Saturday, June 30, 2018

Savior of the Comics Industry

This week DC Comics began an partnership with Walmart to reach new comics readers. The publishing plan includes 4 periodicals, each focused on a different family of characters. For $4.99 you get 100 pages of comics containing 3 reprints and 1 new story. The books are Batman, Teen Titans, Superman, and Justice League of America.

They selected a format that has roots going back to a 1977 initiative called Dollar Comics. The Dollar Comic format was the brainchild of then-new DC publisher Jeanette Khan. The idea was to get better rack space and compete with higher priced magazines on the new stand. Comics of the time were about $.35 for 17-22 pages of story. The Dollar Comics were a buck, and features 80 pages of comics.   They started with 4 books- Superman Family, World's Finest, G.I. Combat, and House of Mystery. The comics featured all new content, and stared with a few months of covers by Neal Adams. The format ran 5 years, and at its peak there were 8 periodicals that fell under the Dollar umbrella.

Every few years Marvel or DC will try something different to reclaim the casual reader market, and to help build tomorrow's serious buyer. For example, around 2002 Marvel tried a format not unlike what DC is doing now. At the time I planned to write about them, but gave up after trips to 9 different newsstands resulted in 0 comics found. More recently, Marvel partnered with Archie comics to get digest-sized comics into grocery stores. I've yet to see one.

With the past success rate being based on a failure at the distribution side, I did have hopes that Walmart acting as an exclusive partner would fix that piece. This morning a few comics news sites showed off photos of what to expect, and offered guidance on where to find these new comics in the stores. The pictures on The Beat showed a nicely designed POS display neatly organized with about 20 copies total of the 4 books. The display was shelved with their pop culture items like Pokemon, You Gi Oh cards and Walking Dead toys. I threw on some clothes and headed to the nearest Walmart to test things out.

The display unit was nowhere to be seen, but I was hopeful. I've been reading comics since 1975 and have radar for this kind of thing. The pop-culture section was four or five 15' long cluttered shelves. After couple of minutes, I spotted the comics.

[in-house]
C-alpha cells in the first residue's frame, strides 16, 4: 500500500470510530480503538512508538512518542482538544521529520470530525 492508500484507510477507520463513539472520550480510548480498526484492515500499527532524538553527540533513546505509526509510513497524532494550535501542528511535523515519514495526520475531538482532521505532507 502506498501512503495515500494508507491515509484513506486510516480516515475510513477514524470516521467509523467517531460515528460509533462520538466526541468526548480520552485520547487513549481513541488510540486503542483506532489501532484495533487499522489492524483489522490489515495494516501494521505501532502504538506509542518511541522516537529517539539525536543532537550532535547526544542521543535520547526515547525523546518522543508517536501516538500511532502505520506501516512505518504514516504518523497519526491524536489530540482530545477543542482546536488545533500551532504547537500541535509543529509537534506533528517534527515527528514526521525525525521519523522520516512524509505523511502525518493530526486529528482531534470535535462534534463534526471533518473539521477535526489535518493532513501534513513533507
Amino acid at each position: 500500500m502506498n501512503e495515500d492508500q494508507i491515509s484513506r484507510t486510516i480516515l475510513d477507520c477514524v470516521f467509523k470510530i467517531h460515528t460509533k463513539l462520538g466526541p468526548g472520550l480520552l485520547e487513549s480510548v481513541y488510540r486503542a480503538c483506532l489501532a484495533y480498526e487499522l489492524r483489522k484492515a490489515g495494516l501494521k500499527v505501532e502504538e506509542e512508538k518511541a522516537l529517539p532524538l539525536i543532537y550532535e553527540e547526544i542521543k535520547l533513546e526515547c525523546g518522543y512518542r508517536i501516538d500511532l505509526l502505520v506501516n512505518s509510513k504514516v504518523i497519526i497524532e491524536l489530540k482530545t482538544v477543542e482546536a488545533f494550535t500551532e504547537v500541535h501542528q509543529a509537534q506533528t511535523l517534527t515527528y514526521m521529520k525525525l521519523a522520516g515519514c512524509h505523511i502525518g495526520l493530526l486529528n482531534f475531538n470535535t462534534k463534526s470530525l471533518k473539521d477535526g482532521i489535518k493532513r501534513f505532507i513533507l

Apparently the Walmart just outside East Dallas in Garland, Texas is not going to be the savior of the comics industry.

Poor merchandising aside, I grabbed one of each book and made it back home with the first comics I've purchased at a non-speciality store in over 20 years.

It's very possible that in my greed I denied the Jack Kirby of 2030 from ever discovering comics by buying the book that sent them on a path of creative dominance and influence through the back half of the 21st Century. My sincere apologies to that young girl or boy, and to Disney for not being able to prey on their efforts, which will cause them to go bankrupt slightly before the heat death of the universe instead of just after.

How about the comics? Hey, they are pretty good! I'm not up on everything that happens in modern comics, but I was familiar with most of the choices they made for the reprint parts of the books. Justice League featured the first issues of the "New 52" JLA, Aquaman, and Flash series, and a brand new Wonder Woman story. Teen Titans contained the first issue of the very good 2005 revival by Johns and McKone, a recent feature called Super Sons which I have heard good things about, a series called Sideways that looks like a Spider-Man pastiche, and a new Teen Titans  story. Batman is serializing Hush, and features reprints of Nightwing and Harley Quinn on top of a new Batman tale. Lastly, Superman starts with a new story and contains the very entertaining Loeb/McGuiness Superman/Batman series, the Geoff Johns Green Lantern relaunch, and the recent and incredibly fun Terrifics series by Jeff Lemire.




I'm not familiar with everything in the 400 pages, but based on what I do know, they made some great choices for this kind of book.

DC and Walmart did something smart, brave, and exciting here. Will it work? It is really hard to say. I would love to think these 4 books could flourish and set an example that could result in comics racks in every store 1977 style. I truly hope every copy of these doesn't go to some 47 year old with a nostalgia problem. The idea that there is a child born in 2013 who is about to have their whole world turned upside down for just $5 is thrilling to think about.

The Dollar Comics mentioned above faded away by 1982. A few years later in 1988, they tried something different. It started with a modest cardboard POS display filled with just a few books. Watchmen, Batman the Dark Knight, New Teen Titans, Man of Steel, Swamp Thing, and a couple of others. They were trying to cultivate an audience of adult readers through the book store market. That experiment went pretty well, and built a new category of books that didn't exist before. In fact, that success refocused the whole industry, and contributed to the death of "new reader friendly" comics.